Thanks for such a good summary of a very important topic. I have just begun to recognize the importance of exercising the entire body. I use your workouts and DVD's often. They provide a doable length, and good instruction. I am guilty of poor form and working hard to figure out where my body is located in space. It will take some time, but I do see some difference. Thanks again. - 2/17/2011   5:13:43 PM
  • 39
    #9 is really key. I've seen many people (including me) get up from exercising the abs and return to allowing the pelvis to tilt forward and the butt to stick out, i.e. not using the abs to align and support the back. 15 minutes of using the abs, then 16+ hours of not using the abs. - 2/17/2011   3:01:57 PM
  • 38
    I'm always preaching good form. So many people have poor form that they are hurting their back or legs. Exercise in good form and a proper diet and you will see results. - 2/17/2011   1:20:55 PM
  • 37
    I always notice other people's posture, but seem unconscience of my own. What a great way to improve my abs and my overall appearance at the same time. - 2/17/2011   11:10:11 AM
  • 36
    This was a terrific article! I learned a whole new way to think about my abs and how to use exercise properly. Thanks Nicole! - 2/17/2011   10:47:44 AM
  • 35
    Thank you, Coach Nicole! I always have to bite my tongue to keep from commenting when I see people making these mistakes, especially #1 and #2. I've decided to assume they're going for a feeling of accomplishment, rather than toned abs. - 2/17/2011   10:39:00 AM
  • 34
    I follow one of Coach Nicole's videos at least 5 days a week and she is correct in her statement that she repeats several times throughout the video to "engage those abs". My problem is that when I focus on engaging my abs I hold my breath. This is somthing that I am trying to work through. - 2/17/2011   10:05:12 AM
  • 33
    Wow thanks for the info - 2/17/2011   10:00:03 AM
  • 32
    very good information maybe I can get rid of my muffin top now thanks so much Coach Nicole - 2/17/2011   9:59:52 AM
  • 31
    Great info. Thanks, Coach Nicole. - 2/17/2011   9:24:47 AM
  • 30
    I own the Ab Lounge. I actually can see results quickly when I use it-but that is the key-you have to actully USE it, lol. It also makes a great sweater drier.
    Great article, lots of info. Thanks.
    Martha - 2/17/2011   9:21:40 AM
  • 29
    Been looking for some good abs exercises I can do without straining my old bod. Gonna try these as soon as I get a mat to cushion my knees. Thanks for this! - 2/17/2011   9:13:39 AM
  • -NALA-
    I've been doing the 15-minute routine (along with cardio and strength training), and am already starting to see results after only 7 days! I only do the 15min routine every other day to give my core a rest. - 2/17/2011   8:23:20 AM
  • 27
    Very imformative. - 2/17/2011   8:22:34 AM
    Great blog! I've become aware of some of these mistakes and am working on them. Now I'll be even more aware, and great ideas for different exercises! - 2/17/2011   7:59:20 AM
  • 25
    My #1 no-no - terrible posture when not working out! Thanks for this list - my ab work will be more mindful for it! - 2/17/2011   5:07:37 AM
  • 24
    Coach Nicole rocks! ....just sayin' - 2/17/2011   2:07:14 AM
  • 23
    Impressive article! Thank you! - 2/17/2011   12:02:59 AM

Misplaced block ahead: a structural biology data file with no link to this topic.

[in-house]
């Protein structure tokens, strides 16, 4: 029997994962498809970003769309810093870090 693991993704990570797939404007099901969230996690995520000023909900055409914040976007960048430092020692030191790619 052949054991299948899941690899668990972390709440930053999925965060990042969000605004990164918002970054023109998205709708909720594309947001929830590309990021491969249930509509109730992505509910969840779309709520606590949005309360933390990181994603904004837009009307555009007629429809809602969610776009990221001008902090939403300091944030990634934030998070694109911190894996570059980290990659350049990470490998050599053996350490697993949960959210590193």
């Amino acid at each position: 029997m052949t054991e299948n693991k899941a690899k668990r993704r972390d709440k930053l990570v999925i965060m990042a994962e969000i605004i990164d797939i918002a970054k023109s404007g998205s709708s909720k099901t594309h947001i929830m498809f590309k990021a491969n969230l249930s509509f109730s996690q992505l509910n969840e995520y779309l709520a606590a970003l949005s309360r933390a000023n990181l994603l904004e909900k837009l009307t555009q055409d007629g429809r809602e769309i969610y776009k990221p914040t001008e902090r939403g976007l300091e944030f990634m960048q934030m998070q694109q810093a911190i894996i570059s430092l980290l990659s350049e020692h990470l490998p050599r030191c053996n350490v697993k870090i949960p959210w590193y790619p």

• 22
    Great article! I do 4-6 ab exercises twice a week (I pick a plank, one for the obliques, one for the back, at least one kind of crunch and then 1 or 2 others). If I'm doing the same exercises each session I add time or repititions pretty frequently and I always change out at least one of my exercises each time.

    Thanks for the suggested exercises! I was trying to think of new ones for the lower back other than classic extensions. I'm going to try out the bird dog one (mostly because I like the name). - 2/17/2011   12:02:34 AM
  • 21
    I'm going to check these exersizes out. So far I've been concentrating on just eating right and fitting in exercise, but I think I'm going to try to fit in ab training too now~ty for the tips! - 2/16/2011   10:05:12 PM
    I can feel my tight abs, but they are hidden under my post-pregnancy belly. LOL! If only it were easier to fix that... - 2/16/2011   8:48:47 PM
  • 19
    Few people get perfect abs. - 2/16/2011   8:43:31 PM
  • 18
    Thanks for the blog, saved to favorites too! Abs are something I want to tone but always forget or omit for some reason during workouts. Going to try the Crunchless 10 min workout today! - 2/16/2011   8:14:46 PM
  • 17
    Great blog!! One of the things I most appreciate about your workout videos is that you are always reminding us to engage our abs which is something that I have come to think about as I go through the rest of my day! Thanks!! - 2/16/2011   5:43:01 PM
  • MDGIRL1021
    Great article! I try really hard to suck my belly button into my spine while I'm doing any ab exercise--you feel the burn more and keep proper form. Another tip (this one is from Jillian Michaels in her No More Trouble Zones): breathe properly while you're working abs, don't hold your breath! - 2/16/2011   4:11:55 PM
  • 15
    This is just the message I needed. I must admit I am guilty of buying the machines. I just bought one; however, I do mix it up a little. I do the machine, but I take Zumba classes and I have turbo jam too. I agree with Blinkygirl2, but it wasn't this hard putting on the weight, so I want that quick feeling for getting it off. LOL :-) - 2/16/2011   2:35:11 PM
  • 14
    Thank you so much ... I never knew there was that much information about the abs. Very informative - 2/16/2011   2:28:42 PM
  • 13
    Great article about abs. I have a fused spine, so doing crunches is a no-no. I am always looking for other moves that help with all the muscles in both the front (stomach/abs) and lower back that I can perform safely. :) - 2/16/2011   1:53:08 PM
    Of course we all want a quick fix but the belly fat didn't come over night. be patient, do the exercises and especially watch what your eating. - 2/16/2011   1:47:09 PM
  • 11
    My husband and I take a core training class, cleverly called "Absolution" at our gym twice a week. I am thrilled that our instructor "mixes it up" and leads us through many of the different exercises described in the blog. It's like he is using this article as a handbook for the class! - 2/16/2011   1:25:35 PM
  • 10
    I'm horrible at fitting strength training in my day. Cardio just feels so good to me that I always would rather spend my time doing that. So I guess my biggest problem of mine is neglecting them all together! - 2/16/2011   12:32:31 PM